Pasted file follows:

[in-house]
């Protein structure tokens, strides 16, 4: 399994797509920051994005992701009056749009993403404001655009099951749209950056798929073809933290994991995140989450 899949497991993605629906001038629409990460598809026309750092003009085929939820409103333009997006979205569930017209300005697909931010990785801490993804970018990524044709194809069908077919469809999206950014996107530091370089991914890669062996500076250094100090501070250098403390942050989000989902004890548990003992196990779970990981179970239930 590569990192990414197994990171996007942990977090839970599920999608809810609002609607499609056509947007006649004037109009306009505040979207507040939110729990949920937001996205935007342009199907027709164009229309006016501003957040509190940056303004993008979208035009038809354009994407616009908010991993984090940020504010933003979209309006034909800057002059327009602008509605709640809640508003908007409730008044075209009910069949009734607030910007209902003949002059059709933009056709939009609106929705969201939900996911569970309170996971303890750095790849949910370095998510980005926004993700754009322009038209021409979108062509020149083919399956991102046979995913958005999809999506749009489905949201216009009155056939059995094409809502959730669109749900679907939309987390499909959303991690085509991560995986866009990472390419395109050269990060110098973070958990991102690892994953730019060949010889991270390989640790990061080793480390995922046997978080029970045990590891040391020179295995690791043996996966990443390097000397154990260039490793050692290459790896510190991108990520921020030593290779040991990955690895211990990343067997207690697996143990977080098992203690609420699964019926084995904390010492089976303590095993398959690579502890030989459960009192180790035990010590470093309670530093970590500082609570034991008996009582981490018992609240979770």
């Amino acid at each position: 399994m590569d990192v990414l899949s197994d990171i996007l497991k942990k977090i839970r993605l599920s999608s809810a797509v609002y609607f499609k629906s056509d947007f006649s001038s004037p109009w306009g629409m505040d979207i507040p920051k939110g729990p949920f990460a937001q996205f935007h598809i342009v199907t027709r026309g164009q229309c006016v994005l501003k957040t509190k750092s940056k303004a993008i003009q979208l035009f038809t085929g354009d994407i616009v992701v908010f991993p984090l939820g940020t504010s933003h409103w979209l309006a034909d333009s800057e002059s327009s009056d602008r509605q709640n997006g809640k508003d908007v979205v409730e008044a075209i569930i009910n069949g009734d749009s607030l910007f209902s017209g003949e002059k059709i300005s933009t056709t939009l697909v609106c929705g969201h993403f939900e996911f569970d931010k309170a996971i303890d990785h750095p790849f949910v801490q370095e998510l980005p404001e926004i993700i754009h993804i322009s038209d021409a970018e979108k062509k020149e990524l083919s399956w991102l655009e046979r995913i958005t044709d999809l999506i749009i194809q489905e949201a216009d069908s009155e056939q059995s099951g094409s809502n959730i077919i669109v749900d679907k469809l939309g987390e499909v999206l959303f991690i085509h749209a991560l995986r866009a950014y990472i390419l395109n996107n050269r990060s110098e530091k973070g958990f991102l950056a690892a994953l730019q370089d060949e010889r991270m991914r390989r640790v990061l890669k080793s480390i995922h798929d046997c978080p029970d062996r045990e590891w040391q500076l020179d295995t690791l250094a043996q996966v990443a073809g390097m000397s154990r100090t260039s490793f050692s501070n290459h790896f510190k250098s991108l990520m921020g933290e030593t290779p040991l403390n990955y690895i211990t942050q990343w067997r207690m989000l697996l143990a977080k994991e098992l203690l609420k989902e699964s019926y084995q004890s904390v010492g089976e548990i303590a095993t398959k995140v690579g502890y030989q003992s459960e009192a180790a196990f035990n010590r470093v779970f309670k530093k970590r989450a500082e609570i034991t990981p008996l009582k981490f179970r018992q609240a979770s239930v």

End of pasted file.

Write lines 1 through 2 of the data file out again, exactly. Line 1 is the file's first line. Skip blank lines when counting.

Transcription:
[in-house]
């Protein structure tokens, strides 16, 4: 399994797509920051994005992701009056749009993403404001655009099951749209950056798929073809933290994991995140989450 899949497991993605629906001038629409990460598809026309750092003009085929939820409103333009997006979205569930017209300005697909931010990785801490993804970018990524044709194809069908077919469809999206950014996107530091370089991914890669062996500076250094100090501070250098403390942050989000989902004890548990003992196990779970990981179970239930 590569990192990414197994990171996007942990977090839970599920999608809810609002609607499609056509947007006649004037109009306009505040979207507040939110729990949920937001996205935007342009199907027709164009229309006016501003957040509190940056303004993008979208035009038809354009994407616009908010991993984090940020504010933003979209309006034909800057002059327009602008509605709640809640508003908007409730008044075209009910069949009734607030910007209902003949002059059709933009056709939009609106929705969201939900996911569970309170996971303890750095790849949910370095998510980005926004993700754009322009038209021409979108062509020149083919399956991102046979995913958005999809999506749009489905949201216009009155056939059995094409809502959730669109749900679907939309987390499909959303991690085509991560995986866009990472390419395109050269990060110098973070958990991102690892994953730019060949010889991270390989640790990061080793480390995922046997978080029970045990590891040391020179295995690791043996996966990443390097000397154990260039490793050692290459790896510190991108990520921020030593290779040991990955690895211990990343067997207690697996143990977080098992203690609420699964019926084995904390010492089976303590095993398959690579502890030989459960009192180790035990010590470093309670530093970590500082609570034991008996009582981490018992609240979770």